Opinion: The Gun Violence All Around Us
Flags were lowered to half-staff last week to remember the eight people killed by gun violence at spas in Georgia; and again this week for the 10 people killed in a Boulder, Colo. supermarket. Those crimes and tragedies made national news, and revived painful questions about race, gender and gun violence in America.
Last Saturday, a "peace march" was held in southwest Philadelphia to call for an end to gun violence there.
The marchers gathered not far from where a 15-year-old boy named Antonio Walker had been shot to death a few days before. Police say it was a "random" act of violence. But of course, the loss was direct and devastating to Antonio Walker's friends and family. He was a great track star, and was trying to start his own clothing line. His mother, Nydisha Williams, told local reporters, "I will be mourning for the rest of my life."
Across town that very morning, five people were wounded, and a 29-year-old man was killed, in a neighborhood called Nicetown. Police have not released the name of the man who died. He was shot 14 times.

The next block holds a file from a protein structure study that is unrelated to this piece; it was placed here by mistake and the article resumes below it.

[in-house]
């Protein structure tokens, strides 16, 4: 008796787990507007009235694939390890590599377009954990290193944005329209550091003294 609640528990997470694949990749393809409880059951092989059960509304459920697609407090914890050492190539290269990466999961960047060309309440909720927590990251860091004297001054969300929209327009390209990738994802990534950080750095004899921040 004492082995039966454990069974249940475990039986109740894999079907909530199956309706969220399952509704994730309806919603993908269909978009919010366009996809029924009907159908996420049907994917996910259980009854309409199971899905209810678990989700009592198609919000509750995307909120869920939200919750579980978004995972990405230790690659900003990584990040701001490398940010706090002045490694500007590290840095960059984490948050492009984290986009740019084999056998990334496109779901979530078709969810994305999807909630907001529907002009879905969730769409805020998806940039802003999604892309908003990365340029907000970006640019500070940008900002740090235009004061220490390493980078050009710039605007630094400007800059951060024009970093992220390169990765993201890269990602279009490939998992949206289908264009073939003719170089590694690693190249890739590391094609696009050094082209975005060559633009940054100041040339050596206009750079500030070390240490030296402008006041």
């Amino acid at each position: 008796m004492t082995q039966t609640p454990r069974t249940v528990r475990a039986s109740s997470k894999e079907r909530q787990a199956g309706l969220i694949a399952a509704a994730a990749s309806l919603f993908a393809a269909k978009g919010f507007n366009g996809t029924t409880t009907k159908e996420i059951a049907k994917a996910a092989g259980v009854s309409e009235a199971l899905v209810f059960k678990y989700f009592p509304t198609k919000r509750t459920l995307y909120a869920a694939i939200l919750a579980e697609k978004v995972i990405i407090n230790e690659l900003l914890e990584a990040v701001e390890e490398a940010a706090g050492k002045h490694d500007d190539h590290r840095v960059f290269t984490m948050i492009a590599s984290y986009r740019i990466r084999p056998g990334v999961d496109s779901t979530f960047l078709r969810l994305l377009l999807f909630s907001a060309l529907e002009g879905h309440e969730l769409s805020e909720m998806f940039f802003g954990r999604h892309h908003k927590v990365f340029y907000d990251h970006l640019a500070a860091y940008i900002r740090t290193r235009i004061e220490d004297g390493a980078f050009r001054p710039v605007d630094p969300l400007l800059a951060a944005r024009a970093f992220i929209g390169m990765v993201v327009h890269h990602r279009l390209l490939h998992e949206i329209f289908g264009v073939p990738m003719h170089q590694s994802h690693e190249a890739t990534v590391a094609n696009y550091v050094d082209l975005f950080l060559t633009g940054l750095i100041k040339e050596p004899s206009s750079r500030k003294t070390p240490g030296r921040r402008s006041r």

The sad fact is that every day, shootings occur in America that shatter multiple lives; almost none get national attention. Last year, as the coronavirus pandemic upended our lives in so many ways, the U.S. also had a record-breaking year for gun deaths.
In the past week, as America mourned the lives lost in Atlanta and then Boulder, five people were shot at a nightclub in Houston. Eight people were shot at a nightclub in Dallas - one of them, Daisy Navarrete, died. She had just turned 21 and wanted to go to nursing school.
"She was a beautiful, happy girl," her mother, Judith Gonzalez, told the Dallas Morning News. "She had a lot to live for. But not anymore because now she's gone."
"How did a person get in there with a gun?" she asked.
Two people, Keondre Austin, and Geongela Rivers, were shot to death early Monday at a restaurant in Cleveland. Two others who were also shot have been arrested in connection with the violence.
Two people were injured, and two died in a shooting in Aliceville, Alabama, including Lacurtiseous Peebles, a high school football player. His aunt, Jossie Guyton, told ABC 33/40 he was just 18, and had his whole life still to live. "I don't know why somebody would want to take his life like that," she said. "It's just tragic."
It is also a tragic fact that even as we speak these words, somewhere in America, more people whose names we don't yet know - may never know - are being wounded and killed with guns. Our flags could be at half-staff any week of the year.
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